= Good Times and Great Memories

Whether you’re staying in at Moguls Grille and Tap Room or hitting up the area’s biggest music venue, Papa Charlie’s – end your day skiing and start your night off right with hearty slice of our famous Cherry Fired Prime Rib and a Shot-Ski!



A Mountain of Gratitude: Thanksgiving on the North Shore

Thanksgiving is close. You can always tell the nearness of this holiday by the cold weather, the flurries of snow, the grocery store ads for cranberries, and by the endless Facebook posts about thankfulness.



Yeah, you know who I’m talking about. It’s probably you! And, in all honesty, it should probably be me too. Sure, some of these posts make you roll your eyes, but it can’t really hurt to make an extra effort to give thanks. While I’m a little late to the gratitude party, I decided to compile a list of my own.

What I discovered was that a lot of the things I’m thankful for correlate with the North Shore.

For starters, I’m thankful for family. Holidays are particularly tough for me since my mom passed away. Our family had the smallest house, but for some reason we were always the hosts for get-togethers. That tradition dissolved with my mother’s health unfortunately. But the simple fact that it is Thanksgiving reminds me of family I haven’t seen in a long while, and seems to bring them closer even though (with the exception of my cousin, Wally, and his family) are all at least 5 hours away. Seeing Wally was always my personal favorite part of Thanksgiving, and now I’m practically his neighbor. I wish I could see the rest of the fam as much as I see him now, but I’m grateful for their understanding. When I moved to the North Shore there was a lot of people that thought I was nuts, and have lost touch with me over the years. But not my dad and grandma. They understood how good of an opportunity this was for me. And adventure. And though they miss me (and are missed dearly in return) I’m thankful for their trust. And the occasional baked good via the US Postal Service. :)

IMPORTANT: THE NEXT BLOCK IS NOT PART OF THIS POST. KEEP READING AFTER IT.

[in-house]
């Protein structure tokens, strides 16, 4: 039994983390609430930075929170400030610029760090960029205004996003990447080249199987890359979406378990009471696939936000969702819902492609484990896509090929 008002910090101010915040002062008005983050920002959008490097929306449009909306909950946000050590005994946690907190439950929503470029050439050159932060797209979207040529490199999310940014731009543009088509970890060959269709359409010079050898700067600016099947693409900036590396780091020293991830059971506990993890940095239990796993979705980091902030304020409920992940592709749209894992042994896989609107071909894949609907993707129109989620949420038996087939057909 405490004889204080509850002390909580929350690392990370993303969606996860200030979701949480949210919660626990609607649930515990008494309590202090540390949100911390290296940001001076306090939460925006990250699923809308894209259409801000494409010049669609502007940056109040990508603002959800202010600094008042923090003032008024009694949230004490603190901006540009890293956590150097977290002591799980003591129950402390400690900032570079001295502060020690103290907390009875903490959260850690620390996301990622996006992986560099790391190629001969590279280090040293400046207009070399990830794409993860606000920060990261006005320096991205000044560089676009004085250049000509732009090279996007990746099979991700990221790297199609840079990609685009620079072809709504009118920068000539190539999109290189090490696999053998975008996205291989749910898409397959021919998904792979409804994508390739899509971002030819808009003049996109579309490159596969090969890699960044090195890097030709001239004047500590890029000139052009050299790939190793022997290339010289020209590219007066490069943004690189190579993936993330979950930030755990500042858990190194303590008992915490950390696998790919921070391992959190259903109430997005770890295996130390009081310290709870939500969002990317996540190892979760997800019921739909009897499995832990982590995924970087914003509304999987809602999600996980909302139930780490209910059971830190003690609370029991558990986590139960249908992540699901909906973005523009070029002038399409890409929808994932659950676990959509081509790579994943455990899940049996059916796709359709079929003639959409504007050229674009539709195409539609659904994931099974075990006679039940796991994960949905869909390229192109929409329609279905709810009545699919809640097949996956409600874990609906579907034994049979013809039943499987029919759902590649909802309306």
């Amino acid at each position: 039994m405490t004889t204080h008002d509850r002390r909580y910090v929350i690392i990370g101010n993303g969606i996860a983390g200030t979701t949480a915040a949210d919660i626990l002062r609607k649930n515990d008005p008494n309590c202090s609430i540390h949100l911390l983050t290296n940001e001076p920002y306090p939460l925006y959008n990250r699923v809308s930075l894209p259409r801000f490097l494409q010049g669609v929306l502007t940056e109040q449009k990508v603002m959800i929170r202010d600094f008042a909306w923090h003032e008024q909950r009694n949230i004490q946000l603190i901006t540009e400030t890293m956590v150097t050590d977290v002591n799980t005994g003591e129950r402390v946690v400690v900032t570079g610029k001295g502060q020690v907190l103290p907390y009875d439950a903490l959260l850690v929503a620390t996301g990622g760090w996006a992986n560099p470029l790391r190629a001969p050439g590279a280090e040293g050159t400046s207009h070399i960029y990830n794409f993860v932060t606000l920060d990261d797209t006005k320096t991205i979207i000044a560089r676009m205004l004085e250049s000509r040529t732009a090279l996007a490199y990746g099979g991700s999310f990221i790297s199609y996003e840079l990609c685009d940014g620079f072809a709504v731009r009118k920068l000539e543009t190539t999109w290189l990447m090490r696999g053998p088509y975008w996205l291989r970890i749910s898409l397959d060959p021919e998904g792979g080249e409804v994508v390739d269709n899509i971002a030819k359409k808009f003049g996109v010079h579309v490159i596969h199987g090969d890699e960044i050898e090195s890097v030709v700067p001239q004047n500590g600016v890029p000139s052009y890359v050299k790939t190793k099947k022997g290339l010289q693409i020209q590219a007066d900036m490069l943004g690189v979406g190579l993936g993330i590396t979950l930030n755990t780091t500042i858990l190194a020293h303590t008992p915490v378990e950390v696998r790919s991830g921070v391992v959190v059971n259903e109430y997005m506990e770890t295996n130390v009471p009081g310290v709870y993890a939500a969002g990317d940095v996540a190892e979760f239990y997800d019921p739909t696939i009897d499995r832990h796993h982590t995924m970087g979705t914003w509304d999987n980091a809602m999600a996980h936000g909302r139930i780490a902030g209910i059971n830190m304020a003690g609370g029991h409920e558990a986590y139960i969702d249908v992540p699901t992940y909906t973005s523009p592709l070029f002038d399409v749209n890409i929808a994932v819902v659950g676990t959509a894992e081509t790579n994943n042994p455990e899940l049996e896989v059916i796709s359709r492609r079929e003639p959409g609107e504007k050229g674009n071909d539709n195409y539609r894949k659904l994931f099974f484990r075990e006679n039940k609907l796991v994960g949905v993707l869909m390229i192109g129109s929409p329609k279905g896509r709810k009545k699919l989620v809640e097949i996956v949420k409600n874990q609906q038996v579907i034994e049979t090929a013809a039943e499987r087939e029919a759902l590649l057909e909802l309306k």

I’m also very thankful to be able to say I’m a published author. No matter what happens to me tomorrow, next week, or 50 years from now, I can say that I fulfilled one of my major goals in life. I suppose a certain amount of thanks is due to North Star Press for trusting in a quirky wizard story set in the 80s, but a lot of thanks is due to this area as well. As I said in an interview, I instantly fell in love with the North Shore when I moved here. I suddenly wanted everything I ever wrote to be set in this surreal, magical place. Inspiring? Yes. But also serene. Peaceful. QUIET. I started and failed many projects living down in the Cities. In the five years after college, I had nothing to show for it, book-wise. Yet my first full summer on the Shore, I was able to hash out the skeleton of Coming of Mage, and spent the following year fleshing it out for publication. Proof’s in the pudding, as they say.